Costs to administer a trust are generally much lower than those associated with a probate. Probate fees include the compensation paid to the executor of the estate and to the attorney whom the executor retains to assist her with the administration of the estate. There are no court filing fees or fees paid to probate referees to appraise the property in the trust.

In general, the probate fees amount to about 5% of the gross value of the probate estate for ordinary services. By contrast, the fees to administer a trust with the same property at the same value are usually less than half as much as would be due were that property to be probated.

Important Notes

The vast majority of our clients choose a Revocable Living Trust in lieu of a Will to ensure their heirs avoid the time, publicity, and expense of probate court.

Power of Attorney

What if an accident or illness — or simply the effects of aging — made it impossible to manage your financial affairs? No one likes to consider such grim possibilities, but the truth is that almost every family will face this kind of difficulty at some point. While Powers of Attorney can’t prevent accidents or keep you young, they can certainly make life easier for you and your family if times get tough.

Pour-Over Will

A Pour-Over Will is a Last Will & Testament that serves as a safety device to capture any assets that are not transferred to or included in a Living Trust.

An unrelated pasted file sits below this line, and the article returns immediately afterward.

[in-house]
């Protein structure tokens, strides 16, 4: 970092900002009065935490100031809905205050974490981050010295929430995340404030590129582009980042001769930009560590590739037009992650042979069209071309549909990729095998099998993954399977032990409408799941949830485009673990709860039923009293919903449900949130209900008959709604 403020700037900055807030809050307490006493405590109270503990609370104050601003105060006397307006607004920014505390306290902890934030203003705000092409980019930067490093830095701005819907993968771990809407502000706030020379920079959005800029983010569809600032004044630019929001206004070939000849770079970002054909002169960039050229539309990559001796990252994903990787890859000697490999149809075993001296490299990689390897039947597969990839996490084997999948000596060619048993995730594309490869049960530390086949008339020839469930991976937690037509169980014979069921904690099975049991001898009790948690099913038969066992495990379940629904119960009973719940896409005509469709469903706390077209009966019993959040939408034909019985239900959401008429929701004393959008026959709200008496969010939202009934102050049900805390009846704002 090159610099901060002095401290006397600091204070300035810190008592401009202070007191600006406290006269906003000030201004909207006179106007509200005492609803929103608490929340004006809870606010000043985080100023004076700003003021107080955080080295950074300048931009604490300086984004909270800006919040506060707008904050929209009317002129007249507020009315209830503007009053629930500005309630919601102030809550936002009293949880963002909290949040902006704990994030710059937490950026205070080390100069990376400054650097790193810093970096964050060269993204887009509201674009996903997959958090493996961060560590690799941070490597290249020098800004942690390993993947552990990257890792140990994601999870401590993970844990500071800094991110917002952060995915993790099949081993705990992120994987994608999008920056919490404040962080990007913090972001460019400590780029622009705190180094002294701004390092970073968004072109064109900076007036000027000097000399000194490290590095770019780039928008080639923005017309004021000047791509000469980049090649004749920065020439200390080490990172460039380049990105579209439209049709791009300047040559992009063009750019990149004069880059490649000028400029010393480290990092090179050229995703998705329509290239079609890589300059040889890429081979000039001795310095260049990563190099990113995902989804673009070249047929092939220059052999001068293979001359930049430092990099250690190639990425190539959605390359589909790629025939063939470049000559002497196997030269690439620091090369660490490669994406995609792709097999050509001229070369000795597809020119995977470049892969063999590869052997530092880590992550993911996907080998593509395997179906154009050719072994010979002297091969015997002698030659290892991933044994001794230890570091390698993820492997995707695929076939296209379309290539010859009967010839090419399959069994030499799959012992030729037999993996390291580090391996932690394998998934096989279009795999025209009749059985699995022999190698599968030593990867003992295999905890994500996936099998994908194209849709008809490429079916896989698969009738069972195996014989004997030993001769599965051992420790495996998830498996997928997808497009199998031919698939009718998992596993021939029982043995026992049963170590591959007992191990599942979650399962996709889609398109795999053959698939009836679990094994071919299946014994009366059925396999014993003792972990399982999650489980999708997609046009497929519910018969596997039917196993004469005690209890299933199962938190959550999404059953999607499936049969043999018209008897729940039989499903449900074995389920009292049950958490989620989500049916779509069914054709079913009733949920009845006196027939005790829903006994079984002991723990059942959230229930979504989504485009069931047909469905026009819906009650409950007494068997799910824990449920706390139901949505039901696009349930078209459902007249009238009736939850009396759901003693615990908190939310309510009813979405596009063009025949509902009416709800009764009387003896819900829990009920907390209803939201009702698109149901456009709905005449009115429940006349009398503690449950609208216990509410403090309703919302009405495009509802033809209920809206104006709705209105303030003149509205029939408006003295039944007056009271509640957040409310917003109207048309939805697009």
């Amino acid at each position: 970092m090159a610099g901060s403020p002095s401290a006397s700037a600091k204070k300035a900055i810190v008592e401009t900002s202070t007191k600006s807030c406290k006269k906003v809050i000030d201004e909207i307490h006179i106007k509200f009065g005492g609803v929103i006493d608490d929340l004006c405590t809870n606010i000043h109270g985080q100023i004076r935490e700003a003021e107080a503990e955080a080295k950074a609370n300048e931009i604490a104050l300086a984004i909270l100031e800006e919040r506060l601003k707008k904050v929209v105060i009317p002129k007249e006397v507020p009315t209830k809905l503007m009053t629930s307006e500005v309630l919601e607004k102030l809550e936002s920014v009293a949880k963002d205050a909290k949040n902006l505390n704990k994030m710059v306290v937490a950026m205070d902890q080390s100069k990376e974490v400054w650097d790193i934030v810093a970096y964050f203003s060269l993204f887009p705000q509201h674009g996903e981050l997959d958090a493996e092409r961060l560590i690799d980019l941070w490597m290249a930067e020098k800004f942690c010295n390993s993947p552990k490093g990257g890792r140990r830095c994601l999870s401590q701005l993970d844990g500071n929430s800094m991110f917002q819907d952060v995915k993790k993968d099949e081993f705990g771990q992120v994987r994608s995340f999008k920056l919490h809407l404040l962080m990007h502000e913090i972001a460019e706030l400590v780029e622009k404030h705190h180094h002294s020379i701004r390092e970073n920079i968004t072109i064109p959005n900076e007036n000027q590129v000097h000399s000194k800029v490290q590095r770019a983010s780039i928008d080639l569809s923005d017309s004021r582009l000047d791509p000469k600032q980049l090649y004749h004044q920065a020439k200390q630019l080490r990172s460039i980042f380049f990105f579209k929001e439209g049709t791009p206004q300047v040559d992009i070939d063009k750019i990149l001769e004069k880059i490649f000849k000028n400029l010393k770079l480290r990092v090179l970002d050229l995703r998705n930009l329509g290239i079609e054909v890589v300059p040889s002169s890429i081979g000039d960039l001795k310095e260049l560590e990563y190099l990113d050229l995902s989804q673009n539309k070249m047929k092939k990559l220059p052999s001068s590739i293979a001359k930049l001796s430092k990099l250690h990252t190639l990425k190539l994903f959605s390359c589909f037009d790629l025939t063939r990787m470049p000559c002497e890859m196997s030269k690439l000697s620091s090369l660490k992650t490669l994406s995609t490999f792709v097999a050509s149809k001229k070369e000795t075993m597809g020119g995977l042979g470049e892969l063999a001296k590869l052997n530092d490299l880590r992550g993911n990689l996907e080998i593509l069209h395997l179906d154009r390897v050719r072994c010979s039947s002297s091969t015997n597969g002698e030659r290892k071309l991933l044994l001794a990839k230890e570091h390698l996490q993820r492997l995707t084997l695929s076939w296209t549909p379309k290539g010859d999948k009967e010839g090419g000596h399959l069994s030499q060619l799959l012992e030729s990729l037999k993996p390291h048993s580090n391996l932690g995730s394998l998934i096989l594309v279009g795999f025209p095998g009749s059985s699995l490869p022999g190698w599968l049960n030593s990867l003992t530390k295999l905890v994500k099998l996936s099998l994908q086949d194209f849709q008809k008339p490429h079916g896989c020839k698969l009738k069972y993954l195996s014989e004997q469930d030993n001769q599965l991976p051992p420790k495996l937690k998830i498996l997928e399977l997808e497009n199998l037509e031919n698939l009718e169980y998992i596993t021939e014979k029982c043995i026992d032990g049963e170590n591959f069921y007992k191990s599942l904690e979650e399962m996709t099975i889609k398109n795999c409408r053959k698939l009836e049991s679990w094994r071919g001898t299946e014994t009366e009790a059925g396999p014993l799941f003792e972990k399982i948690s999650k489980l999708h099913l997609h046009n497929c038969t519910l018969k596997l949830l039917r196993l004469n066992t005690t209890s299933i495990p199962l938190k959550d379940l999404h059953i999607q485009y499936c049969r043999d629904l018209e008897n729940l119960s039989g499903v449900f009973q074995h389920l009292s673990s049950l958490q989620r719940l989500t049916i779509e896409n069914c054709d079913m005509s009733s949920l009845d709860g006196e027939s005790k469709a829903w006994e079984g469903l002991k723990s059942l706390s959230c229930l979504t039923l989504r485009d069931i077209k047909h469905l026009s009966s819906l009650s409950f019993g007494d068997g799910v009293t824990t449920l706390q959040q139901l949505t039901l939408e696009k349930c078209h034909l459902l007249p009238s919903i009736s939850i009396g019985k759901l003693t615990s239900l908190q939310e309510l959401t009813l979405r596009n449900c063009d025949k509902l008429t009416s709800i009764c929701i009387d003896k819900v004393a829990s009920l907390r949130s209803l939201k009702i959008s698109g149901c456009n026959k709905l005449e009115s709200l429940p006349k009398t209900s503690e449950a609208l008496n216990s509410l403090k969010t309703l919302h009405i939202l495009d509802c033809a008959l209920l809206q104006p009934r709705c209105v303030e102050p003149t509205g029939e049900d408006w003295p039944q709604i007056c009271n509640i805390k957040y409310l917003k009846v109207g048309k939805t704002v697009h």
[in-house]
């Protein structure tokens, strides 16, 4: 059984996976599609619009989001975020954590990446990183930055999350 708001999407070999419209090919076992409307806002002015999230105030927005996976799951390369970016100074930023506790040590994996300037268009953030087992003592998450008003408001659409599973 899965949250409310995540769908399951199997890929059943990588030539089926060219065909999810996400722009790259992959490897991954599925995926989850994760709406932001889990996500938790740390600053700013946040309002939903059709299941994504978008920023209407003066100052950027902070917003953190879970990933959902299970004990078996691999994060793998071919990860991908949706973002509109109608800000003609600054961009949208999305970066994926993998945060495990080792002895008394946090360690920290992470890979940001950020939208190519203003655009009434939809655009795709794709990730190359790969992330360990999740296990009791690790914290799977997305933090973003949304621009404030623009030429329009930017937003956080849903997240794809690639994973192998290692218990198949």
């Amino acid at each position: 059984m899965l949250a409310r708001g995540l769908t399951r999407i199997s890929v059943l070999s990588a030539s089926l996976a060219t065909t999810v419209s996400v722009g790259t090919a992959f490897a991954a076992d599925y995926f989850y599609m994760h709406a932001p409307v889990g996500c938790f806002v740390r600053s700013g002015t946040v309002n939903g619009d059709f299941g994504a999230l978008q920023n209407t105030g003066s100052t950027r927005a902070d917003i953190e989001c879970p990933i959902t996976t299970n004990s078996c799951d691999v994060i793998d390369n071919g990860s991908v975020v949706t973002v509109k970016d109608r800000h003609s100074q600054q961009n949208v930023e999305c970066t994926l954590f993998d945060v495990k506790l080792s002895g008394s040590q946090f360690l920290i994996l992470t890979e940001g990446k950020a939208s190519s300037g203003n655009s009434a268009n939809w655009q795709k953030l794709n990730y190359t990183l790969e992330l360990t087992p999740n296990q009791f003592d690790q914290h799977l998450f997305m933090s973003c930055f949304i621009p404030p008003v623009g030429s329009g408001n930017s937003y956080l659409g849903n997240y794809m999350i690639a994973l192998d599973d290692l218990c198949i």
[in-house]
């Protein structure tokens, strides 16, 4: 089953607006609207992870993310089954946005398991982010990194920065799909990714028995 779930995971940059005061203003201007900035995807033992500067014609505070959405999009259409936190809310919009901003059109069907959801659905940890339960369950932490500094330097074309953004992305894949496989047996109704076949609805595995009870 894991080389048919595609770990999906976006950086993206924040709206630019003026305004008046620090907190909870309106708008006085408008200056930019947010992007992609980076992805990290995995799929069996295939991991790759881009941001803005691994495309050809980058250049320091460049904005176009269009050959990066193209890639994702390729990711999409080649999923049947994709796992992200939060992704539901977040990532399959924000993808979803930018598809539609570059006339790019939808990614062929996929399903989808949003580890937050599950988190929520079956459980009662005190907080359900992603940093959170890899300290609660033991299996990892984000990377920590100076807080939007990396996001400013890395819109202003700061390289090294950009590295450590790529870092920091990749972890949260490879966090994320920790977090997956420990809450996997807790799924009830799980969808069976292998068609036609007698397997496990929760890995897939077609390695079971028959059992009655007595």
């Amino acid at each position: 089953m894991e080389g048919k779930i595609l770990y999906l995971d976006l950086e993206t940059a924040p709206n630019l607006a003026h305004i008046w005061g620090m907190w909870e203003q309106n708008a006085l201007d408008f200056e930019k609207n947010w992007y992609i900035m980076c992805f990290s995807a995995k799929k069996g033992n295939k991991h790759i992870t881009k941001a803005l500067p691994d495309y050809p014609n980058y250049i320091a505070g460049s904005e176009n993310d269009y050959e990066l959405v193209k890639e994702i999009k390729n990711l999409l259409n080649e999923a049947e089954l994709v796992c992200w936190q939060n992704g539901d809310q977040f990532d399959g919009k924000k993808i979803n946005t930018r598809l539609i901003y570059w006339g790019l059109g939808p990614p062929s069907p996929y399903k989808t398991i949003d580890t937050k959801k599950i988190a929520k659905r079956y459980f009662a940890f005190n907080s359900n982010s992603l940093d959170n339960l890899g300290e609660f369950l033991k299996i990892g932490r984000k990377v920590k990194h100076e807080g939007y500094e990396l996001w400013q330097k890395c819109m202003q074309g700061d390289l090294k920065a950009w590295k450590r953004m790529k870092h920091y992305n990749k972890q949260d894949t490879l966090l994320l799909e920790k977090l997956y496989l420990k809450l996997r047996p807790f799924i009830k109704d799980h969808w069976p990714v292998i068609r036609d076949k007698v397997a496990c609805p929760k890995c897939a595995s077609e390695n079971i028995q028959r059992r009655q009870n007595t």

Asset Protection

A trust fund is a legal entity established for the purpose of holding assets for the benefit of specific people. Children are frequent beneficiaries of trust funds, because trust funds can safeguard your assets and make sure they are used for your children’s stewardship. One of the primary benefits of having a trust is that the assets held within it are protected from legal claims. With the possible exception of retirement savings, any assets that you have are subject to seizure by courts and creditors. However, assets held in a trust are legally protected.

One of the biggest advantages of a trust is that you have control over how the money in the trust is dispersed to the beneficiaries. You can have it done in a lump sum, or you can have it parceled out over a period of several years. You can even set it up as an annuity to make payments to the beneficiary on any basis that you choose – monthly, quarterly, semiannually, or annually.

You can set the trust up to be dispersed when the child reaches a certain age, say 25, 30, or even 50. That will allow you to delay turning the assets of the trust over to your child until they reach an age at which you believe they will be financially responsible. You can even choose to make monthly or annual payments up to a certain age, upon which the remaining balance of the trust will be issued to the individual in a lump sum.

Though we may not like to think about it this way, if you have a child who has a drug problem, a gambling addiction, or no ability to spend money wisely, putting restrictions on the reasons for which it will be dispersed can be the perfect way to guarantee that the money will be available only for expenditures that will help to improve your child’s life.

Important Notes

Many of our clients choose to leave their children’s inheritance in an Asset Protection Trust to protect it from unwise spending, divorce, bankruptcy, or lawsuit.